May you live a life of purity, piety and doing good to all

Rig Veda 10.18.2

Kid's Corner

Vishnu Sharma and the Princes



Dear children,
We hope you all enjoy the stories from “Panchatantra Collection”. Today we are going to tell you the history of these tales.


Long ago, there lived a King named Amarshakti. He ruled over a kingdom called Mahilaropyam. He had three sons who were lazy and dull. Amarshakti was sad and displeased as his sons showed no interest in acquiring any knowledge.

One fine day, the King called his ministers and advisors and said, “I want to discuss something important about the future of our kingdom. My sons seem disinterested in learning. How will they rule the kingdom when the time comes? How do I convince them to take interest in gaining knowledge? I would like your advice on the matter before they bring dishonour to me.”

The ministers discussed the matter amongst themselves for a while. An Advisor came forward and said, “Your Majesty, I know a wise teacher called Pandit Vishnu Sharma. His ability to teach stubborn students is well known in the kingdom. If you permit, I can call him to court.”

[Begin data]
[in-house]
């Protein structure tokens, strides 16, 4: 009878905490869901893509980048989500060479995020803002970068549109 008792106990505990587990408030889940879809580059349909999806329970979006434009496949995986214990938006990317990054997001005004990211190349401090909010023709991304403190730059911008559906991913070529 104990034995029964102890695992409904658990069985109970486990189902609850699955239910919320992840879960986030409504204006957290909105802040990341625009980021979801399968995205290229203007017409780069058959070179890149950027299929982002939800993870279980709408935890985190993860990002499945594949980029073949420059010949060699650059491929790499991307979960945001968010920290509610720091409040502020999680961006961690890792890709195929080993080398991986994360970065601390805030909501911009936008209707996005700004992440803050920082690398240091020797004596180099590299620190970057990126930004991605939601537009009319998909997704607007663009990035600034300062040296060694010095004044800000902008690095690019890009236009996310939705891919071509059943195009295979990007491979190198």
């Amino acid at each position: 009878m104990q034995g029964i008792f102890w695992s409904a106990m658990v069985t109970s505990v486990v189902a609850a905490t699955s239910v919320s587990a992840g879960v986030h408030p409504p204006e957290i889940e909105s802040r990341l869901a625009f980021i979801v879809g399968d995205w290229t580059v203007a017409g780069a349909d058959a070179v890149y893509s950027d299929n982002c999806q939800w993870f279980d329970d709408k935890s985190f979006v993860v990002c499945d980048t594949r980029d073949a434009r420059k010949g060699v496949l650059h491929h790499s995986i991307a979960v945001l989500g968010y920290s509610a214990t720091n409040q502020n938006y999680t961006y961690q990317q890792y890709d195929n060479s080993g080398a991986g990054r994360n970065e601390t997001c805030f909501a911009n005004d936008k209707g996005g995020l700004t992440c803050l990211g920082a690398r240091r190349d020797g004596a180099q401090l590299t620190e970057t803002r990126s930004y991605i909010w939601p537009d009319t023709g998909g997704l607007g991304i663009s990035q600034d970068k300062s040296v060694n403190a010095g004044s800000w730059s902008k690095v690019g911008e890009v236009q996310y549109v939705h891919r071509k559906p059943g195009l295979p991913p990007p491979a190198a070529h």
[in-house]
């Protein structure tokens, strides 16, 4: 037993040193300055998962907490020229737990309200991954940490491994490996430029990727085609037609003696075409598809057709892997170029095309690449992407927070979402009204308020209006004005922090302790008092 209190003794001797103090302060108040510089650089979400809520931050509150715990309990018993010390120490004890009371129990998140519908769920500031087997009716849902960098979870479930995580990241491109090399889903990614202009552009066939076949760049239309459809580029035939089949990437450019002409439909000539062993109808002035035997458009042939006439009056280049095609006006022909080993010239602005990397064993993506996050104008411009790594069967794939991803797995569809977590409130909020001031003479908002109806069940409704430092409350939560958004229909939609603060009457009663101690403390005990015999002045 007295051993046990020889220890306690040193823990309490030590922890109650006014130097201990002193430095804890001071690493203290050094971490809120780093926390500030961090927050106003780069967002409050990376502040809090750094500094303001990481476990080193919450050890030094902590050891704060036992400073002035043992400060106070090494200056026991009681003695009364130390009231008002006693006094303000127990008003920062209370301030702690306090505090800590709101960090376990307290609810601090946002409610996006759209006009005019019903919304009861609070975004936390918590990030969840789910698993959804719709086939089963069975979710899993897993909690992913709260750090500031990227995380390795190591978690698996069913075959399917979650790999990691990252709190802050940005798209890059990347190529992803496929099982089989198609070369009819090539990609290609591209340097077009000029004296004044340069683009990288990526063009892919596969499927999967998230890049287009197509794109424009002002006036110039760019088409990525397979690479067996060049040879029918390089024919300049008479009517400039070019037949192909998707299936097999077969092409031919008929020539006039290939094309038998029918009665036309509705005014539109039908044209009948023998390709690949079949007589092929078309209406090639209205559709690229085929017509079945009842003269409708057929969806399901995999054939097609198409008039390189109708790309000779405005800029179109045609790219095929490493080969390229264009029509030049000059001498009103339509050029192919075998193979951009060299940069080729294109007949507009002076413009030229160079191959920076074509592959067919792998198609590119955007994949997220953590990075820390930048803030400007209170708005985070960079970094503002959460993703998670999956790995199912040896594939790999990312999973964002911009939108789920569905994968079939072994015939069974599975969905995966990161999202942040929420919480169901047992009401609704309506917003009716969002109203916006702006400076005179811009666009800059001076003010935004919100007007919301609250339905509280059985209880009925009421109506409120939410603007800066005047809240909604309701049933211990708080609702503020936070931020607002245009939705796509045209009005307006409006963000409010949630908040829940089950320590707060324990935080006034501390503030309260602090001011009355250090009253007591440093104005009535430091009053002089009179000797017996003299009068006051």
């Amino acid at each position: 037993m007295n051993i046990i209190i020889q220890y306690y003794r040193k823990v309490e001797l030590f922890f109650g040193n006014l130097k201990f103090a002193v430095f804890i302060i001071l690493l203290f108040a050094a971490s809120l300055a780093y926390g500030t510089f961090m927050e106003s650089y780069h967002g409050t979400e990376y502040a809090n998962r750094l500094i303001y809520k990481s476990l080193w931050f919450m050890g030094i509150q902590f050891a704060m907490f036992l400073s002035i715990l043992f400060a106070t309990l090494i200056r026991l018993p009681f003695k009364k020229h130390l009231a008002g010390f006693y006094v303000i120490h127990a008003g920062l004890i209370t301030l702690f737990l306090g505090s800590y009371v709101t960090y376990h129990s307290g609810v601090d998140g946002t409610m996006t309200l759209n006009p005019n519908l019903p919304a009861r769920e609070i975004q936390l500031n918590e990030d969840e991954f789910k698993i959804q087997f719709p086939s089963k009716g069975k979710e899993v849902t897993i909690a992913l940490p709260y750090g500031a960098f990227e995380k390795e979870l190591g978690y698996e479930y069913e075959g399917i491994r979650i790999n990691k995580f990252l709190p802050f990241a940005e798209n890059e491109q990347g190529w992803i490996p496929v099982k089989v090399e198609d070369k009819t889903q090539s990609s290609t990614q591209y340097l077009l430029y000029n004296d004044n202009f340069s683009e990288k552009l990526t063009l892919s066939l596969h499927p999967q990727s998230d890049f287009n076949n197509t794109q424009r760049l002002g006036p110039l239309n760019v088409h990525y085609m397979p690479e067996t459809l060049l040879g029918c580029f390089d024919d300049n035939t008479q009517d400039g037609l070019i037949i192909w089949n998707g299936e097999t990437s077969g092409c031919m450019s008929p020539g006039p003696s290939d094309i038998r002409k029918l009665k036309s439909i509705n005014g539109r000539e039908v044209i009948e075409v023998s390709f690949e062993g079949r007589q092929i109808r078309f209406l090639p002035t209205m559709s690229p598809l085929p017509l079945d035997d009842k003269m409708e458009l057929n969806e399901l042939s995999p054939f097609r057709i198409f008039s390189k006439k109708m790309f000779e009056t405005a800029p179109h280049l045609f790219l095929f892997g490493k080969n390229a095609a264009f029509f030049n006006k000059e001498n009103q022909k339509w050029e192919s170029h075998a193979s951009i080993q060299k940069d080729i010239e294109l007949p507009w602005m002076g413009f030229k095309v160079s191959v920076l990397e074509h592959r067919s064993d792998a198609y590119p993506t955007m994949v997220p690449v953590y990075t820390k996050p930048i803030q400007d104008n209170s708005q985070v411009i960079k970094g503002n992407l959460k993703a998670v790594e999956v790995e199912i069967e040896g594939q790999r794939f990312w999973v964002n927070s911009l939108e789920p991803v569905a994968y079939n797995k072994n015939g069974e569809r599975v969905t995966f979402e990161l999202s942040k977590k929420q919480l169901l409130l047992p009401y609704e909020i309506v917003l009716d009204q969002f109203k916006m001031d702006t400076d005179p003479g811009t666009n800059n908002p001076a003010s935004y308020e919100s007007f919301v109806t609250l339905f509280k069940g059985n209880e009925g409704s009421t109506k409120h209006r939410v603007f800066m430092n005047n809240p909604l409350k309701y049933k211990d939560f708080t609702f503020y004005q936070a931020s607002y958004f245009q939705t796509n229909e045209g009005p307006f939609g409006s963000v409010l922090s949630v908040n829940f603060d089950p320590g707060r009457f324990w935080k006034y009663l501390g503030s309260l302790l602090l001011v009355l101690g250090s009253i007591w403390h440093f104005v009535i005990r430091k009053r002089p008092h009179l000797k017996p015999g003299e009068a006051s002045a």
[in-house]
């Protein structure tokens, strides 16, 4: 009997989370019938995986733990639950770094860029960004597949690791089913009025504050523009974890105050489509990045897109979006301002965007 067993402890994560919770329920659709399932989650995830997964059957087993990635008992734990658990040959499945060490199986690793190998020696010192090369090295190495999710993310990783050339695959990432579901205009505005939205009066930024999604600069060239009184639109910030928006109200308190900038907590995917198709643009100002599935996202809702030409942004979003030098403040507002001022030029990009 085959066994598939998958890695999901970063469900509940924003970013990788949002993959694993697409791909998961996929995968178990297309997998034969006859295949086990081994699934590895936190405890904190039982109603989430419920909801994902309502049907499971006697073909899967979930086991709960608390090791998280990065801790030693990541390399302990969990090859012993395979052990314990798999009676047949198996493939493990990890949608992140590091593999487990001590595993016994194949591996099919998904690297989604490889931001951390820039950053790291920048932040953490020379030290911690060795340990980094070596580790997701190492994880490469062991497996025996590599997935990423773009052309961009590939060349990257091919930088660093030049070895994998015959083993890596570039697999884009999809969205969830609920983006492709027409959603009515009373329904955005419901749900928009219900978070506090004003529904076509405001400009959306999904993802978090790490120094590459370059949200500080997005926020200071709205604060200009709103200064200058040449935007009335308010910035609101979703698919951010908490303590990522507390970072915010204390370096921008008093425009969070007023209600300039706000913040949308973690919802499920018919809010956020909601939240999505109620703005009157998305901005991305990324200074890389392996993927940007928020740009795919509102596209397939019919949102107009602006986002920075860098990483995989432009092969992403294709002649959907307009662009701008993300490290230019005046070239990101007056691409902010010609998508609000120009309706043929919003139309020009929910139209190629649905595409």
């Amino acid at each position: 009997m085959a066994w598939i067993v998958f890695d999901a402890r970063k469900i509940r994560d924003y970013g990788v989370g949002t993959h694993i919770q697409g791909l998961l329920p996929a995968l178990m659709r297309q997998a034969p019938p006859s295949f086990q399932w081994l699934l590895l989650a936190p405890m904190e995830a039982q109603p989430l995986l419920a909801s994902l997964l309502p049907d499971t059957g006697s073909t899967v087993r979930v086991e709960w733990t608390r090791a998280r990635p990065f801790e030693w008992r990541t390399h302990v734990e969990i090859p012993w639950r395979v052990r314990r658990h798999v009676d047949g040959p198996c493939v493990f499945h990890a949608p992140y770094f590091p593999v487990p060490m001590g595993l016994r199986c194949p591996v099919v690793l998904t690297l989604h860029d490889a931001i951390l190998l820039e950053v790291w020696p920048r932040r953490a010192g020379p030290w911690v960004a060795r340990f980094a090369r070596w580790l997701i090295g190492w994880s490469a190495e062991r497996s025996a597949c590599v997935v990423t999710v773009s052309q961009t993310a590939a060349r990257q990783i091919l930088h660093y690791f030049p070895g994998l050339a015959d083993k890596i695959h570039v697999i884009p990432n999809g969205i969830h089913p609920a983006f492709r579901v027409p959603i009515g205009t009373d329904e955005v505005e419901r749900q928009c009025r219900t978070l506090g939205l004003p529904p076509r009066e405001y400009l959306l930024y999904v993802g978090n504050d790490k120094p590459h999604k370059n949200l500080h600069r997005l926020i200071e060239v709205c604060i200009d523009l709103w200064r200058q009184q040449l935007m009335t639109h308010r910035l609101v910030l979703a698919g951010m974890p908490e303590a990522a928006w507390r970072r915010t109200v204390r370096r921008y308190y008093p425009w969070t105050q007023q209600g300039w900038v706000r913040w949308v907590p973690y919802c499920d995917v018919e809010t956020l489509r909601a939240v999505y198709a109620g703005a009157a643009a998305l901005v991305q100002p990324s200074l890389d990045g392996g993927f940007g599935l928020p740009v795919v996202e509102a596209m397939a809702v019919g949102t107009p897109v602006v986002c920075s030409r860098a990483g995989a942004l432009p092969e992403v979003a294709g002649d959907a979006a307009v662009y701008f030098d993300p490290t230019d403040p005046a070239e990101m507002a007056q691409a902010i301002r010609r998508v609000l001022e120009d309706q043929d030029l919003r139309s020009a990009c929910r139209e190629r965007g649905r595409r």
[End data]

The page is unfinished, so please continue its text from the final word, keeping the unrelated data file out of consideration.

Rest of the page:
The King asked the Advisor to bring the teacher to his palace. The King welcomed Vishnu Sharma to his court and said, “O wise guru, I heard you are one of the wisest and most intellectual teachers in my kingdom! I want you to teach my children and impart knowledge to their fickle minds. I will pay you handsomely if you succeed in making them well-learned individuals.”

Pandit Sharma replied calmly. “Your Majesty, the art of learning cannot be purchased. I will teach your children every day, but I do not need any gifts in return. Let them accompany me for six months; after they return, they will be learned intellectuals.”

The King happily agreed and sent his sons with Vishnu Sharma. The King’s sons started living with Vishnu Sharma and sought lessons from him. He gave his teachings in the form of stories that were later compiled together to form the Panchatantra.

We have a chosen a short story today the moral to which is: “Don’t meddle in other people’s affairs”, please click to read about "The Monkey and Wedge"